In July 2015 and February 2016, ONERA (SETHI system) and DLR (F-SAR system) acquired P- and L-band fully polarimetric multi-baseline Synthetic Aperture Radar (SAR) data within the ESA-funded AfriSAR campaign, in support of the development of the geophysical algorithms of future long-wavelength spaceborne missions, with BIOMASS as primary objective. Four test sites in Gabon (Lopè, Mondah, Rabi and Mabounie) with different physical forest structure types, biomass levels, growth stages, and levels and kinds of disturbance have been imaged. The acquisitions have been designed in order to enable the inversion of key forest vertical structure-based parameters, like forest height and (high resolution) vertical reflectivity profiles (or a parameterization of them), by means of SAR Polarimetry, Polarimetric Interferometry and Tomography.
In February and March 2016, NASA GSFC and JPL carried out Lidar and UAVSAR L-band acquisitions, respectively, over the same test sites. In particular, the Lidar data were acquired with the full-waveform Laser Vegetation and Ice Sensor (LVIS) with a 20m footprint. The full-waveform profiles and the related height metrics are available for validation of and comparisons with SAR products. In the meanwhile, since 2015 the DLR TanDEM-X system has been acquiring full-/single-pol single-pass X-band InSAR data from space over the same test sites in order to enable long- and short-wavelength comparisons of interferometric (structure-related) signature. Finally, several ground inventory campaigns took place in 2016.
The purpose of this presentation is to show first results at P-, L-, and X-band aimed at exploring the AfriSAR data content in terms of forest structure. At P- and L-band (DLR F-SAR data), this analysis could be carried out means of (direct) SAR tomographic imaging and estimation techniques. The key step of this analysis is a non-ambiguous separation between ground and volume contributions, which in turn relies on an accurate estimation of the ground topography under a Random Volume assumption. The estimation of the ground topography is also an indication of penetration. At X-band (TanDEM-X), no tomographic analyses are possible, thus this analysis is limited to the observation space generated by a (single-pass) single-polarization complex coherence. For all frequency, comparisons with the LVIS waveforms have been carried out. Especially at X-band, this comparison is particularly important in view of the Lidar GEDI mission, in order to understand potentials and challenges of a fusion between GEDI waveforms and TanDEM-X coherences over forests towards enhanced products.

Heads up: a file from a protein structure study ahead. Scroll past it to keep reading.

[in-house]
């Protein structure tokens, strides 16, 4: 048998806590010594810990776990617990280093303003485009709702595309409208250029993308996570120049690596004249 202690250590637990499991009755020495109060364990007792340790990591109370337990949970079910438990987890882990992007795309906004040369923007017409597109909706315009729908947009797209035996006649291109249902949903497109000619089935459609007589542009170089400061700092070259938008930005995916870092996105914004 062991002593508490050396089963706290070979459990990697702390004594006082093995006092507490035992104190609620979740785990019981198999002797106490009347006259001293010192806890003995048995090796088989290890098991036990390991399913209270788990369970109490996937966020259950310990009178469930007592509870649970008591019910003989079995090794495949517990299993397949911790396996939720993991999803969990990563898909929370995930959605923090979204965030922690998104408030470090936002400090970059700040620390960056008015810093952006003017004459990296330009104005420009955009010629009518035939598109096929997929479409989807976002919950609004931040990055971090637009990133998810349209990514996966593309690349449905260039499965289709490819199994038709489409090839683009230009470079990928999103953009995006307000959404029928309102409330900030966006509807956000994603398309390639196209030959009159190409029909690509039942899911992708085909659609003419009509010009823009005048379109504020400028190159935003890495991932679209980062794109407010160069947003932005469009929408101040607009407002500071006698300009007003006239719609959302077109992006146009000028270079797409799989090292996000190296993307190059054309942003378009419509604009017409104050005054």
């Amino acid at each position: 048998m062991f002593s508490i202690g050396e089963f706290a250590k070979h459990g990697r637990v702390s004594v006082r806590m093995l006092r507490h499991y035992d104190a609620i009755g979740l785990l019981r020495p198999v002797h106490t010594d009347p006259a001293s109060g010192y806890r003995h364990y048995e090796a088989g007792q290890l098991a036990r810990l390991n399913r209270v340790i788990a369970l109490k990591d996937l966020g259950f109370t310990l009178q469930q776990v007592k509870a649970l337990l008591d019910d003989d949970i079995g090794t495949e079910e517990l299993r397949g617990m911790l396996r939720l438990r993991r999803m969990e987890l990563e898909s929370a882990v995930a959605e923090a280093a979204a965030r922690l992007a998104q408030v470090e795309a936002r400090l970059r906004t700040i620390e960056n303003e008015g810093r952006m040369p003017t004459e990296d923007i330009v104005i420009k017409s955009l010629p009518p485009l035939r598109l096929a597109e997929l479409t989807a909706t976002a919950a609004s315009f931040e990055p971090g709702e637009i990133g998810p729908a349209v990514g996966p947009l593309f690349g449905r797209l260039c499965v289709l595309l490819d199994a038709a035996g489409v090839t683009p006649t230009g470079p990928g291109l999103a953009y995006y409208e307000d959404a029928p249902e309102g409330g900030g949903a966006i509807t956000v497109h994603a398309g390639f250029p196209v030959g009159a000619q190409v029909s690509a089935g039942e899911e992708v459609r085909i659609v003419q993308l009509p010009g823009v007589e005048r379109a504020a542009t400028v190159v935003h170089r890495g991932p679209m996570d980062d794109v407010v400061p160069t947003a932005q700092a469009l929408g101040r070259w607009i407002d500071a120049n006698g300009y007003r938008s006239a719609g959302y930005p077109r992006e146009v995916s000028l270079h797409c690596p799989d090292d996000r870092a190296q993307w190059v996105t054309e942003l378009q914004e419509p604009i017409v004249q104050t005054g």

Matteo Pardini received the Master degree (cum laude) in Telecommunication Engineering at the University of Pisa in 2006 and the PhD in Information Engineering from the same University in June 2010. In January 2010, he joined the Radar Concepts department of the Microwaves and Radar Institute of the German Aerospace Center (DLR) in Oberpfaffenhofen (Germany), after a visiting research period from August to December 2009. His general interests are in the area of Synthetic Aperture Radar signal processing for information retrieval and application development. In particular, his present scientific research focuses on the coherent processing of polarimetric synthetic aperture radar data for polarimetric interferometry, tomography and differential tomography for 3-D bio-/geophysical information extraction over natural scenarios at multiple frequencies, and mission design. He is member of the DLR TanDEM-X and Tandem-L Science Teams. He has participated to several conferences in the related fields, chairing and organizing invited sessions. Since September 2015, he serves as associate editor for the SPIE Journal of Applied Remote Sensing. He regularly acts as a reviewer for scientific journals and international conferences in the signal processing and remote sensing fields. He is Member of the IEEE since 2002, of EURASIP since 2006, and of AGU since 2016.